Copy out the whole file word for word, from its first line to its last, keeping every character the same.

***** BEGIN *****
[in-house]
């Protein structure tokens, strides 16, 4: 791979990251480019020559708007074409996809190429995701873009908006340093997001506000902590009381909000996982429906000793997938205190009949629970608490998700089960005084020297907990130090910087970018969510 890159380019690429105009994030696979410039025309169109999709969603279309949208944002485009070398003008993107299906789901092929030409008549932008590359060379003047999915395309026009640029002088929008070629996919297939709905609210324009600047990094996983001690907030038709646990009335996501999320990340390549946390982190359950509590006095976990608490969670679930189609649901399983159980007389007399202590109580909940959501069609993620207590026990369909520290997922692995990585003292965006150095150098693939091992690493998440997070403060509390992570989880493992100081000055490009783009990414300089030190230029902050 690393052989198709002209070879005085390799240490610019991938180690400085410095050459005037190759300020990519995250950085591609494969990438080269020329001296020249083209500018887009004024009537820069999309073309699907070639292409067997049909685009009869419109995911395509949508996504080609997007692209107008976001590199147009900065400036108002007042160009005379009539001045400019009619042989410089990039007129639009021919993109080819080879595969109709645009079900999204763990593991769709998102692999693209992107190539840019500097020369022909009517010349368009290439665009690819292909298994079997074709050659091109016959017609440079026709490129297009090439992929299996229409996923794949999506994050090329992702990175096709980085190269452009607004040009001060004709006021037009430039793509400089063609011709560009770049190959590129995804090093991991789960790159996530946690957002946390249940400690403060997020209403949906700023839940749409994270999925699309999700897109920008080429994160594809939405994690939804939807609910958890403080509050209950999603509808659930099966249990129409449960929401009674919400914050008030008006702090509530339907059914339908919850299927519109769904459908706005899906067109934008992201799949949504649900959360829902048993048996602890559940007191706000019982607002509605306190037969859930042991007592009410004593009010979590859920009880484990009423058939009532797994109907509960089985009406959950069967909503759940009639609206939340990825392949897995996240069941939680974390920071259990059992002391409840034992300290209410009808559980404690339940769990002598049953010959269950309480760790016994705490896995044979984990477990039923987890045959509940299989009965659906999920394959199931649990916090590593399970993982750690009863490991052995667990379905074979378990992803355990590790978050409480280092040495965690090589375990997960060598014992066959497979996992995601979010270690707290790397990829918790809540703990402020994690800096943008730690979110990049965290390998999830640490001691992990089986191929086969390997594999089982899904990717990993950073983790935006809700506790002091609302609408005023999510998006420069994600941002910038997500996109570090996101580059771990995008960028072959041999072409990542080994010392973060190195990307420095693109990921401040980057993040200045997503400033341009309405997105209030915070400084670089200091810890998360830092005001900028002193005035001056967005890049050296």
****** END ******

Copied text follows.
[in-house]
């Protein structure tokens, strides 16, 4: 791979990251480019020559708007074409996809190429995701873009908006340093997001506000902590009381909000996982429906000793997938205190009949629970608490998700089960005084020297907990130090910087970018969510 890159380019690429105009994030696979410039025309169109999709969603279309949208944002485009070398003008993107299906789901092929030409008549932008590359060379003047999915395309026009640029002088929008070629996919297939709905609210324009600047990094996983001690907030038709646990009335996501999320990340390549946390982190359950509590006095976990608490969670679930189609649901399983159980007389007399202590109580909940959501069609993620207590026990369909520290997922692995990585003292965006150095150098693939091992690493998440997070403060509390992570989880493992100081000055490009783009990414300089030190230029902050 690393052989198709002209070879005085390799240490610019991938180690400085410095050459005037190759300020990519995250950085591609494969990438080269020329001296020249083209500018887009004024009537820069999309073309699907070639292409067997049909685009009869419109995911395509949508996504080609997007692209107008976001590199147009900065400036108002007042160009005379009539001045400019009619042989410089990039007129639009021919993109080819080879595969109709645009079900999204763990593991769709998102692999693209992107190539840019500097020369022909009517010349368009290439665009690819292909298994079997074709050659091109016959017609440079026709490129297009090439992929299996229409996923794949999506994050090329992702990175096709980085190269452009607004040009001060004709006021037009430039793509400089063609011709560009770049190959590129995804090093991991789960790159996530946690957002946390249940400690403060997020209403949906700023839940749409994270999925699309999700897109920008080429994160594809939405994690939804939807609910958890403080509050209950999603509808659930099966249990129409449960929401009674919400914050008030008006702090509530339907059914339908919850299927519109769904459908706005899906067109934008992201799949949504649900959360829902048993048996602890559940007191706000019982607002509605306190037969859930042991007592009410004593009010979590859920009880484990009423058939009532797994109907509960089985009406959950069967909503759940009639609206939340990825392949897995996240069941939680974390920071259990059992002391409840034992300290209410009808559980404690339940769990002598049953010959269950309480760790016994705490896995044979984990477990039923987890045959509940299989009965659906999920394959199931649990916090590593399970993982750690009863490991052995667990379905074979378990992803355990590790978050409480280092040495965690090589375990997960060598014992066959497979996992995601979010270690707290790397990829918790809540703990402020994690800096943008730690979110990049965290390998999830640490001691992990089986191929086969390997594999089982899904990717990993950073983790935006809700506790002091609302609408005023999510998006420069994600941002910038997500996109570090996101580059771990995008960028072959041999072409990542080994010392973060190195990307420095693109990921401040980057993040200045997503400033341009309405997105209030915070400084670089200091810890998360830092005001900028002193005035001056967005890049050296």